(balanced salt solutions), such as Ringer’s
solution with lactate and Plasma-Lyte (Baxter
International) with acetate and gluconate, will not
cause non–anion gap metabolic acidosis and may
reduce the risk of AKI, but they can occasionally
cause metabolic alkalosis
Citrate-containing solutions can lead to the
generation of microthrombi.
Randomized, controlled studies are needed to
determine the most effective and safe crystalloid!
Red-cell transfusions should be administered to
maintain the hemoglobin concentration at a level
above 7 g per deciliter.
An adequate Po2 should be maintained by ensuring
an appropriate inspired oxygen concentration, with
endotracheal intubation and mechanical ventilation
Invasive ventilation may also be required to prevent
hypercapnia, particularly if acidemia persists or
IMPROVING THE MICROCIRCULATION
Abnormalities of the microcirculation, if persistent,
can augur clinical deterioration and death.
Dobutamine, acetylcholine, and nitroglycerin, have
been shown to improve microvascular perfusion
independently of systemic hemodynamics, to
reduce hyperlactatemia, and even to improve the
INITIATING CAUSE-SPECIFIC MEASURES
Resuscitative efforts should be complemented by
measures targeting the cause or causes of lactic
Treatment of sepsis with the appropriate antibiotic
Management of arrhythmias,
Resynchronization therapy, and left-ventricular assist
devices for advanced heart failure;
Coronary intervention for acute myo- cardial infarction;
Surgery for trauma, tissue ischemia, or toxic
megacolon; dialysis for removal of toxins or drugs;
Discontinuation of certain drugs; and
Reduction of tumor mass for cancer.
Some clinicians recommend therapy with
intravenous sodium bicarbonate for severe
acidemia (blood pH, <7.2)
However, the value of bicarbonate therapy in
reducing mortality or improving hemodynamics
remains unproven! Due to-
1.intracellular acidification due to the accumulation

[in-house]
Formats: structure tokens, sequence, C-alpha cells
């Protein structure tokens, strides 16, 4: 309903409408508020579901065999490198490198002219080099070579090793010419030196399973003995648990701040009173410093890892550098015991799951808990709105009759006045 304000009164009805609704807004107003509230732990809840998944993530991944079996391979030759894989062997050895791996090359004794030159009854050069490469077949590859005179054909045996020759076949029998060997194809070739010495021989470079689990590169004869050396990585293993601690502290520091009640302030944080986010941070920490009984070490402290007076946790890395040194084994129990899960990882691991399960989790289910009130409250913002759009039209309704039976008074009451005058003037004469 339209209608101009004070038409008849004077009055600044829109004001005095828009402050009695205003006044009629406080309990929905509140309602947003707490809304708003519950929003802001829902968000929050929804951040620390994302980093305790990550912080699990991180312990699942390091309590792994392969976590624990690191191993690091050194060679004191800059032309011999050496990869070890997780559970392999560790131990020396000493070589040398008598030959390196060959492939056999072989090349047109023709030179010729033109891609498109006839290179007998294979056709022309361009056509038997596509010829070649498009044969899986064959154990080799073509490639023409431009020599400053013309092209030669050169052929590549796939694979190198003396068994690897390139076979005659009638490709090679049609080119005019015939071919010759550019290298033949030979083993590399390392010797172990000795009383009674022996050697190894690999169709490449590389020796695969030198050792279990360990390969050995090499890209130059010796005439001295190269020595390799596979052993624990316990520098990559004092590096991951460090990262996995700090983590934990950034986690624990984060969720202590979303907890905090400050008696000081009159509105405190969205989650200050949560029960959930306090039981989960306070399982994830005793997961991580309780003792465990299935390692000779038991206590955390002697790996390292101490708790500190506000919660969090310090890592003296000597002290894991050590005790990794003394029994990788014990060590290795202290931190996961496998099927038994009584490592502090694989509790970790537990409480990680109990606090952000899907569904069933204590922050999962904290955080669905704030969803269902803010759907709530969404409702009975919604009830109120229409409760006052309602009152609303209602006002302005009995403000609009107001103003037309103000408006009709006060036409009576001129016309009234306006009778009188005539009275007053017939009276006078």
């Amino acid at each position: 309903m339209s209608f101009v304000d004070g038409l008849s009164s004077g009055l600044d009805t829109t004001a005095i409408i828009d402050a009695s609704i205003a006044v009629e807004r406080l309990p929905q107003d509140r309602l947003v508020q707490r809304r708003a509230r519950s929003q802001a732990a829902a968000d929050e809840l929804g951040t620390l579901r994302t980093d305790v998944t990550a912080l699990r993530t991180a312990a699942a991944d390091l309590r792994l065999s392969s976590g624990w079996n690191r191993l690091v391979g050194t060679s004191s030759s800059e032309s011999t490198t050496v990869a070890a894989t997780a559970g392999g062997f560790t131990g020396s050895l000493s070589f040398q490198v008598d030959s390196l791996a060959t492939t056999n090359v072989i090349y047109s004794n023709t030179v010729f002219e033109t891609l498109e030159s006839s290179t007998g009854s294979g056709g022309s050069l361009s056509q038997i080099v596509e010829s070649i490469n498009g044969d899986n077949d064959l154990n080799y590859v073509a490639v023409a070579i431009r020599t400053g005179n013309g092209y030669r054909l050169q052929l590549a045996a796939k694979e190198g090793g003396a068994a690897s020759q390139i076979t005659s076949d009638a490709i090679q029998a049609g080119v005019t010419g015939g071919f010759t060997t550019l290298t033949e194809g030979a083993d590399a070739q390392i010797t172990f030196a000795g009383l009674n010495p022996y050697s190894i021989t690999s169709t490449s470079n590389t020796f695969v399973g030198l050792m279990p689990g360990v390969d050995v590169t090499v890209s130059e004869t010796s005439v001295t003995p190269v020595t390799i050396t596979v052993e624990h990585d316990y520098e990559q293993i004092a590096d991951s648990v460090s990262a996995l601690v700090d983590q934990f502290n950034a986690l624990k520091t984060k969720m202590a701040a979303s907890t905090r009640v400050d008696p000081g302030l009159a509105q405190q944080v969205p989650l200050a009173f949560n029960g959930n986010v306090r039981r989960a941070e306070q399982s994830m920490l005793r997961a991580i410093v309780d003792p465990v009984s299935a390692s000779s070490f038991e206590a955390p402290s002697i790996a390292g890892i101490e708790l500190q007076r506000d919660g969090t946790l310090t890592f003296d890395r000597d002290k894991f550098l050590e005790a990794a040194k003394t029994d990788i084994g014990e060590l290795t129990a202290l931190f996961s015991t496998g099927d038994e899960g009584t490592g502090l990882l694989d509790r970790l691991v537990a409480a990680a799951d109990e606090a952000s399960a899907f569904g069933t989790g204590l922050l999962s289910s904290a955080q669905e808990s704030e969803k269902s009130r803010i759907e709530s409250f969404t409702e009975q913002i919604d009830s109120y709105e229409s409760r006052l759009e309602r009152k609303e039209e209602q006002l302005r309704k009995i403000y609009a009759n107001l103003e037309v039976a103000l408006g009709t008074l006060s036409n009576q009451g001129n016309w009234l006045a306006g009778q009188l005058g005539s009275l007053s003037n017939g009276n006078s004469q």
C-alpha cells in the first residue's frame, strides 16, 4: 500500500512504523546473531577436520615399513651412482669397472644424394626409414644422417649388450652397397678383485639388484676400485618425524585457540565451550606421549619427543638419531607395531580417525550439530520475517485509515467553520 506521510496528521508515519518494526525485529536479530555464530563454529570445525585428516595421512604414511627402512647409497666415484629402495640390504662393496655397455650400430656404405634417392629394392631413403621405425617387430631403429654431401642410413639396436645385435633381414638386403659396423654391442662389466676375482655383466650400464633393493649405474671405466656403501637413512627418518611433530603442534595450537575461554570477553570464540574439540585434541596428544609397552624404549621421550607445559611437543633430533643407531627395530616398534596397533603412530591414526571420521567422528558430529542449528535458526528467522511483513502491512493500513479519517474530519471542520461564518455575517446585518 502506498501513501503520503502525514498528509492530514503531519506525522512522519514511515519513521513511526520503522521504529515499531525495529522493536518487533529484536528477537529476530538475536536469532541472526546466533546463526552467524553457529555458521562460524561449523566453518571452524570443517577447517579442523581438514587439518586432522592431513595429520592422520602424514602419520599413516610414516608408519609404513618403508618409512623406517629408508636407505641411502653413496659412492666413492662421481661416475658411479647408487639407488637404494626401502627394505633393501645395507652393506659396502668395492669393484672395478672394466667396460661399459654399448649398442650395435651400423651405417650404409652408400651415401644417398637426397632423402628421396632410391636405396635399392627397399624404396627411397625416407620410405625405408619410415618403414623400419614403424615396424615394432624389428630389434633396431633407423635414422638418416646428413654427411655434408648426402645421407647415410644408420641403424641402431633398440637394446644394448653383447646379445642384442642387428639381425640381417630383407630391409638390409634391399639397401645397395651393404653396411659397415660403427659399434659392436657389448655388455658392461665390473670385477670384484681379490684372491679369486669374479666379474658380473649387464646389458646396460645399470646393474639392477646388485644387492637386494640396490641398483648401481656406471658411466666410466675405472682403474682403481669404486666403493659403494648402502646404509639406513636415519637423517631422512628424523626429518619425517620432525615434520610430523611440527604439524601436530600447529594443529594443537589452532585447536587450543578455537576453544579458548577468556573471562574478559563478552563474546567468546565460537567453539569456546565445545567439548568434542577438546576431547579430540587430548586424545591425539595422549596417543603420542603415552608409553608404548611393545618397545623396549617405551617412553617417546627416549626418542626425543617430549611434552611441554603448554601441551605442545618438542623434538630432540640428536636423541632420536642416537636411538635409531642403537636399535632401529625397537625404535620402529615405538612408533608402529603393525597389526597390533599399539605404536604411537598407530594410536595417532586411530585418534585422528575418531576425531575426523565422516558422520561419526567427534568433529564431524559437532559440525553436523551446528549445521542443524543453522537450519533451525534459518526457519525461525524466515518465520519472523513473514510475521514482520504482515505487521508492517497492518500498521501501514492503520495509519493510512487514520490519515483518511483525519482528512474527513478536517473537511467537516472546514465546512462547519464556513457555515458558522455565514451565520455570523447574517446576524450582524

of carbon dioxide after bicarbonate infusion and
2.a pH-dependent decrease in levels of ionized
calcium, a modulator of cardiac contractility
Using dialysis to provide bicarbonate can prevent
a decrease in ionized calcium, prevent volume
overload and hyperosmolality (potential
complications of bicarbonate infusion), and remove
substances associated with lactic acidosis, such as
Continuous dialysis is often favored over
intermittent dialysis because it delivers bicarbonate
at a lower rate and is associated with fewer
adverse events in patients with hemodynamic
Other buffers have been developed to minimize
carbon dioxide generation, including THAM (tris-
hydroxymethyl aminomethane) and Carbicarb (a
1:1 mixture of sodium carbonate and sodium
Only THAM is currently available for clinical use!
POTENTIAL FUTURE THERAPIES
The sodium–hydrogen (Na+–H+) exchanger NHE1
is activated during lactic acidosis, leading to
deleterious sodium and calcium overload in the
heart; its inhibition reduces cellular injury.
NHE1 inhibitors attenuated the lactic acidosis and
hypotension, improved myocardial performance
and tissue oxygen delivery, enabled resuscitation,
and reduced mortality in experimental models of
The export of lactate and protons in the tumor
microenvironment has emerged as a critical
regulator of cancer development, maintenance, and
Inhibitors of LDH and MCT lactate transporters
are being investigated as promising cancer
MONITORING OF PATIENTS, GOALS OF THERAPY,
Close assessment of hemodynamic, oxygenation,
and acid–base status is paramount.
Measurement of the blood lactate level remains the
cornerstone of monitoring for lactic acidosis.
Although a single elevated blood lactate level often
predicts an adverse outcome, sustained
hyperlactatemia is associated with even worse
Transient hyperlactatemia does not necessarily
predict a poor clinical outcome.
An interval of 2 to 6 hours has been suggested for
repeat lactate measurements.
There is a dose–response relationship between
lactate levels and mortality: the higher the level,
the greater the risk of death.
Changes in levels of blood lactate have been used
to guide therapy.
Evidence that in seriously ill patients even lactate
levels at the upper end of the normal range are
associated with poor clinical outcomes argues for
the normalization of blood lactate as a primary
goal of therapy.
In patients with severe circulatory compromise,
central venous blood more accurately reflects the
acid–base status of tissues than does arterial or
peripheral venous blood.
• lactic acidosis accompanies low-flow states or
sepsis, mortality rates increase sharply.
• This review summarizes our current understanding
of the pathophysiological aspects of lactic
acidosis, as well as the approaches to its
diagnosis and management.
Review Article: Disorders of Fluids and Electrolytes
Jeffrey A. Kraut, M.D., and
Nicolaos E. Madias, M.D.
N Engl J Med
December 11, 2014